The leaders also agreed to co-operate on nuclear and space programmes
Russian arms sales to Venezuela may reach $5bn (£3.3bn), Prime Minister Vladimir Putin has said, commenting on his visit last week to Caracas.
The deals include a $2.2bn seven-year loan that Moscow extended to Venezuelan President Hugo Chavez last year.
Mr Putin, speaking at a government meeting in Moscow, said the contracts would go to 13 Russian weapons firms.
Reacting to the news, the US said it failed to see what legitimate defence needs Venezuela had for the equipment.
"Our delegation just returned from Venezuela. I want to inform you that the total volume of orders could exceed $5bn," Mr Putin said at the Moscow meeting. He gave no further details of the deals.
President Chavez has already agreed military purchases worth more than $4bn with Moscow since 2005, including Sukhoi jet fighters, helicopters, tanks and assault rifles.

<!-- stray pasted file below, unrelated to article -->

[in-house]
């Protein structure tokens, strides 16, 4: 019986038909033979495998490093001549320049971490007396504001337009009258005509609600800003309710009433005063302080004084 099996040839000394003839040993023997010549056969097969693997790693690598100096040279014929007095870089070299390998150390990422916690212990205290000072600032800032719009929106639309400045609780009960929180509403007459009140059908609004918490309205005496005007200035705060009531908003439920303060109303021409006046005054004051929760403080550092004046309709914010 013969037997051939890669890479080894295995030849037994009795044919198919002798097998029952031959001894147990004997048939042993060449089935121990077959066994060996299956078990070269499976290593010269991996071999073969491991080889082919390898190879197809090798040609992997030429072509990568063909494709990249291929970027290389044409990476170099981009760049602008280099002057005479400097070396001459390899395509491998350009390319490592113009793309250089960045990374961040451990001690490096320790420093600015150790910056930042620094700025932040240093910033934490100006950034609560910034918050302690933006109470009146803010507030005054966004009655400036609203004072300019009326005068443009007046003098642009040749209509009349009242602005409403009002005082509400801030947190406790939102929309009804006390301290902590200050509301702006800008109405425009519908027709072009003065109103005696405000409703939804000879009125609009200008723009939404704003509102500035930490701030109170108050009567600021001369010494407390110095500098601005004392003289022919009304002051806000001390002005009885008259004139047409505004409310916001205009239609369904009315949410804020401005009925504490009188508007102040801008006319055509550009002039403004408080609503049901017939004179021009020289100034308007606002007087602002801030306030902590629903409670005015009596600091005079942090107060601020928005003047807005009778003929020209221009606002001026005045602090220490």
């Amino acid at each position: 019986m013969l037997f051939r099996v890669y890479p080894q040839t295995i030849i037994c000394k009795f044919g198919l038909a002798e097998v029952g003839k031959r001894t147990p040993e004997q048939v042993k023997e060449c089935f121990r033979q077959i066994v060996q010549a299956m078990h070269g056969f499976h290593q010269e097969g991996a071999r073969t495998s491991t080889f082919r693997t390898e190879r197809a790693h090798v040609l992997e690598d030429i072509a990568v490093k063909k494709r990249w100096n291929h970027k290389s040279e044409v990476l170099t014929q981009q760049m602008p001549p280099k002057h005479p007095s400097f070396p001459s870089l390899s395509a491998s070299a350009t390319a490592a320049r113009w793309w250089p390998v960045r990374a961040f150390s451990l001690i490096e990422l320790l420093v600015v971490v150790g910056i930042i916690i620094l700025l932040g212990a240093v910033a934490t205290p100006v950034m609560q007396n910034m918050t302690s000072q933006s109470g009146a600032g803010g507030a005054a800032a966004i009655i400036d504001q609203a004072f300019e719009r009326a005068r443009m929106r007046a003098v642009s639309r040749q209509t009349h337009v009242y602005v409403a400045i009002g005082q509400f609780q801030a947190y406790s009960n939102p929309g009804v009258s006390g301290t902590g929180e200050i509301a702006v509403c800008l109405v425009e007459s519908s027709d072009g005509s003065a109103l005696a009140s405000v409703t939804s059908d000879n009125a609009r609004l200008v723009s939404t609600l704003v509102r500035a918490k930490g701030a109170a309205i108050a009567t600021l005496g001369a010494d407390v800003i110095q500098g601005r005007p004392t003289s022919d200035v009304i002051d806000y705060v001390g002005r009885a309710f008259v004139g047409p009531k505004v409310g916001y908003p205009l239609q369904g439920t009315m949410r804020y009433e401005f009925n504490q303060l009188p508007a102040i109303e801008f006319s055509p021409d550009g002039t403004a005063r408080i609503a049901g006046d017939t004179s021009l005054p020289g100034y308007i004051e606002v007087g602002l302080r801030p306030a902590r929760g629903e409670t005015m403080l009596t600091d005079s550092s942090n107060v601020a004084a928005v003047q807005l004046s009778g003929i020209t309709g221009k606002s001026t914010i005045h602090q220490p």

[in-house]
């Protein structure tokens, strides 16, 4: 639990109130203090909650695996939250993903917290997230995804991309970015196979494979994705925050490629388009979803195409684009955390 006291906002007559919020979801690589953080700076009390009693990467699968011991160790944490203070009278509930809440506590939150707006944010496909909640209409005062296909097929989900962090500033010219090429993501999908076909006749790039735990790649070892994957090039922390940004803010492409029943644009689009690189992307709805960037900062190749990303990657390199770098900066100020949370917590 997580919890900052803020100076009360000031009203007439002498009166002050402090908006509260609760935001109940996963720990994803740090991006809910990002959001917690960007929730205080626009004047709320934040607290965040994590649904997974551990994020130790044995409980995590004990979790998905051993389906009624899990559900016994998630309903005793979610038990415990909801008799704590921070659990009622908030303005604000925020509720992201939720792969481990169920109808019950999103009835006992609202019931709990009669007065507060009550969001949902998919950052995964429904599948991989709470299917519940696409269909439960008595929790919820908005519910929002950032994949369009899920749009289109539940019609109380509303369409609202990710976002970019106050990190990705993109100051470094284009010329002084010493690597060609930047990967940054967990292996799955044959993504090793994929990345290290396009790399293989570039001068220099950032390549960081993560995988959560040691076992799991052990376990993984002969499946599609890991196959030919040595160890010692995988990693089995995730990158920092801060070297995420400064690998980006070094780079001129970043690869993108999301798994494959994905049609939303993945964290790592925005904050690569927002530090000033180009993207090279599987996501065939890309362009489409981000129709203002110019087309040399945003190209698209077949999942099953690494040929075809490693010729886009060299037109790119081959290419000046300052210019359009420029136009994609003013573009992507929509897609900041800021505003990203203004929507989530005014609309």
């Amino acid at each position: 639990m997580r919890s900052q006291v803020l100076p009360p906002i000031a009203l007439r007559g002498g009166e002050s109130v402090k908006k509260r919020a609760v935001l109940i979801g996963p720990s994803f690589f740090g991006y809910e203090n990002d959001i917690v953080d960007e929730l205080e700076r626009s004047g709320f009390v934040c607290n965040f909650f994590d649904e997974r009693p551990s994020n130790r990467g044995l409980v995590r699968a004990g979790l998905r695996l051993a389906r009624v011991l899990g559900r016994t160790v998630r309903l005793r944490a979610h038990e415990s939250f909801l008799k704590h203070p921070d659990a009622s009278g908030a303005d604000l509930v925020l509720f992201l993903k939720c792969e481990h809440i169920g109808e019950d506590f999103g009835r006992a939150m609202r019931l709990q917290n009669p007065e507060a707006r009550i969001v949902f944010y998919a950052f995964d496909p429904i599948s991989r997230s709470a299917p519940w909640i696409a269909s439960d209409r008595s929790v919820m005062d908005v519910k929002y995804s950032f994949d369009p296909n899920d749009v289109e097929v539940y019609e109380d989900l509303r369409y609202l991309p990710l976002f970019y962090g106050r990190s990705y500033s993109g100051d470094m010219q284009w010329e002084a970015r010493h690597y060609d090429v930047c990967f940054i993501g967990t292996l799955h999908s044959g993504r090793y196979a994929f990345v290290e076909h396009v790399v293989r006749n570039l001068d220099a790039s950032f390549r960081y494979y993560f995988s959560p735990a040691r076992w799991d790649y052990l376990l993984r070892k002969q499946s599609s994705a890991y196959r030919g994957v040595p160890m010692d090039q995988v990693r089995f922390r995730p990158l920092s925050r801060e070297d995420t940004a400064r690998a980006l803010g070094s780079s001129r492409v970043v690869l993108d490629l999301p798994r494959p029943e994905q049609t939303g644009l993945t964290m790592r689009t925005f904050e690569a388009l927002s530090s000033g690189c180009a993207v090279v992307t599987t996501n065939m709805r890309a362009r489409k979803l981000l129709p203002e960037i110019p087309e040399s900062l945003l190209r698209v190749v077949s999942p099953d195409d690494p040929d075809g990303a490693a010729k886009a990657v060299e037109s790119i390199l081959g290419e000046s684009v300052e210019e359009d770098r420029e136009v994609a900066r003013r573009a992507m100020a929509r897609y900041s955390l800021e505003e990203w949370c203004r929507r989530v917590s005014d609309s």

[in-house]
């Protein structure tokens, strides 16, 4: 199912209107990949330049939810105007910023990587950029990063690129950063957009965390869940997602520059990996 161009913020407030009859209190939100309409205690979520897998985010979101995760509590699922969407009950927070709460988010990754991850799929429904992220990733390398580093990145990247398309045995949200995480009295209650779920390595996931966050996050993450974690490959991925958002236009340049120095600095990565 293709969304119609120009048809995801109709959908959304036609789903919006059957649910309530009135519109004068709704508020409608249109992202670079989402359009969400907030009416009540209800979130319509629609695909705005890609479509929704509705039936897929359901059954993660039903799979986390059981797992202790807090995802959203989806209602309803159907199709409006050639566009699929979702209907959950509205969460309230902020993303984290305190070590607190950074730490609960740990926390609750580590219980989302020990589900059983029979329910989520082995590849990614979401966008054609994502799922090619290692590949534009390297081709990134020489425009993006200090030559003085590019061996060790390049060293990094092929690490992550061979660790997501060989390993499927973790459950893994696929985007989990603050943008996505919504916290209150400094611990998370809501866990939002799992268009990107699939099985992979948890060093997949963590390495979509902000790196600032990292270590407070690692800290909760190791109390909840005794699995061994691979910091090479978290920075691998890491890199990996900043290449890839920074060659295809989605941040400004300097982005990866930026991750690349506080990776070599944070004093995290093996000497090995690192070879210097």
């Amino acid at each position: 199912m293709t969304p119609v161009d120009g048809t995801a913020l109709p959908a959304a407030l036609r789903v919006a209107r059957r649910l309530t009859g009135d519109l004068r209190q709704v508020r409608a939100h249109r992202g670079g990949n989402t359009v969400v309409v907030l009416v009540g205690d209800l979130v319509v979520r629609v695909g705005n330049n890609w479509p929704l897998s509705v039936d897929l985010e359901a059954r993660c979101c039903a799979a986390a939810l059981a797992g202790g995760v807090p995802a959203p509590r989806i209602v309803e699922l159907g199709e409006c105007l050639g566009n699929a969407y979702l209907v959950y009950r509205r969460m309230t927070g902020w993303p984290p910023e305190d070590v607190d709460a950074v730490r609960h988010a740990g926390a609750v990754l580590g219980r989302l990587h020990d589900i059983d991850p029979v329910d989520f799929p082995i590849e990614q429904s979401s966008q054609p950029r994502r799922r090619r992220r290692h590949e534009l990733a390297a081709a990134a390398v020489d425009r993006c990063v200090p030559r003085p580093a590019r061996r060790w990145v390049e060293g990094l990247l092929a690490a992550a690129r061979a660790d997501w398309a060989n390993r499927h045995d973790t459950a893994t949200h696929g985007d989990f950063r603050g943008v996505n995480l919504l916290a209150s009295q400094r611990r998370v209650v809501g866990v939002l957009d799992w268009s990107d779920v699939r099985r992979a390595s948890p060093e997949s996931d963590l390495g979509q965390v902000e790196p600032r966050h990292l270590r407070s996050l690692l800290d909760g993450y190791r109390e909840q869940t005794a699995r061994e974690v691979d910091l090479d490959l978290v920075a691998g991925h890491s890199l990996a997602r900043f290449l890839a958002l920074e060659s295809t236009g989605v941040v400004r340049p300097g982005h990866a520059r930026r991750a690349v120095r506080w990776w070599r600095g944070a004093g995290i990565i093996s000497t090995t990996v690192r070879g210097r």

The Venezuelan leader dismissed US fears during Mr Putin's weekend visit.
"We are not building an alliance against the United States. We don't care what Washington thinks," Mr Chavez said on Friday.
Last November, Mr Chavez told his troops to "prepare for war" with neighbouring Colombia to counter a planned increase in the number of US troops based there.
Washington, which has previously expressed concern about Venezuela's arms purchases, said it did not understand why President Chavez's government needed more weapons.
"If Venezuela is going to increase its military hardware, we certainly don't want to see this hardware migrate to other parts of the hemisphere," state department spokesman PJ Crowley said.